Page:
The other day I sent around to our staff at Kartini Clinic an article on the gut microbiome (our intestinal bacteria) which is now thought to have some effect on the increasing rates of obesity worldwide. This article/video is a discussion between Dr Eric Topol (editor-in-chief of Medscape, and a cardiologist by training) and Dr Martin Blaser, of the Human Microbiome Center. The article covered new discoveries between increasing rates of human obesity and antibiotics as they affect our gut bacteria, those tiny creatures who are a part of us, who ride along with us throughout our lives, and whose own metabolism is now thought to profoundly affect our own.
My husband Steve pointed out to me that Dr Blaser speaks in his interview of people “having obesity”, not “being obese”. A subtle, non-judgmental, and in my view, a meaningful difference.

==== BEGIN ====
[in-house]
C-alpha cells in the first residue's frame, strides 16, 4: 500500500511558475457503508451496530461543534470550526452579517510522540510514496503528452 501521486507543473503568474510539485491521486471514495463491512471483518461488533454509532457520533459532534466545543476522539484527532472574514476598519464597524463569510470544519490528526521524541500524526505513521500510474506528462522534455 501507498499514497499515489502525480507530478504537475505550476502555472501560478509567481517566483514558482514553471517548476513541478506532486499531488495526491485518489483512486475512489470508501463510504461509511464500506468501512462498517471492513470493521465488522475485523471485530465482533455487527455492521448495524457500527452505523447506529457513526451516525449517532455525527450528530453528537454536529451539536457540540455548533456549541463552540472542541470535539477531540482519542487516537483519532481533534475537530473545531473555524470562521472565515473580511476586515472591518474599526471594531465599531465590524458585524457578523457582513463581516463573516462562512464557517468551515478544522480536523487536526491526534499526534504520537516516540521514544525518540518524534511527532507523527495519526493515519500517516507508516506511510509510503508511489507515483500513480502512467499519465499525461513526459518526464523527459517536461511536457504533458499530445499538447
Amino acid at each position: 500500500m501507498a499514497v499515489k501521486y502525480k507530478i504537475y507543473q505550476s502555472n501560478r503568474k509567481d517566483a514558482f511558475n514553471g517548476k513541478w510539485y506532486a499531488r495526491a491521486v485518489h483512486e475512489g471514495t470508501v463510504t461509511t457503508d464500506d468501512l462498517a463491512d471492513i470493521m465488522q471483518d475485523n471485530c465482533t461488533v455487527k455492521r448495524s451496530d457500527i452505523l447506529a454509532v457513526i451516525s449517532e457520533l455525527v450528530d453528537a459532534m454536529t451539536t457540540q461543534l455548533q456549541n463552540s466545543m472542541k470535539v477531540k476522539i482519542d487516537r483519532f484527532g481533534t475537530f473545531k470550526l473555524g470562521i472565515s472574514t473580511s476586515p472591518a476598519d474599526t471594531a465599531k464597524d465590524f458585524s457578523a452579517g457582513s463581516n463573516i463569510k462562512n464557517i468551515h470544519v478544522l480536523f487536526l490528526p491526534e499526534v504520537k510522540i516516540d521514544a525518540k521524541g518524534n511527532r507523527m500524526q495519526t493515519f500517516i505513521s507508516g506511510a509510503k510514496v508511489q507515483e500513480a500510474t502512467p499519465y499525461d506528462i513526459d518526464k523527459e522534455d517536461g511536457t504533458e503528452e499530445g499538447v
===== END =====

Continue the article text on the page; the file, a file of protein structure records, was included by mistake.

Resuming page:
As many of our readers will know already, I’ve been collaborating with Dr Emily Cooper for several years now, trying to learn from her the metabolic consequences of recovery from starvation and/or dieting (they're virtually identical, it turns out!). I was always struck by her use of the phrase “your body weight” rather than “your weight” when talking to her patients. I commented on it once, and she agreed that it’s a subtle but important attitudinal difference. Obesity is something you have (like diabetes), not something you are.
Your body weight is a feature of your physical self, not a part of your personality, character or being. We say the very same thing about anorexia or bulimia, by the way.
I intend immediately to begin speaking in this way to our patients, parents and referring providers alike.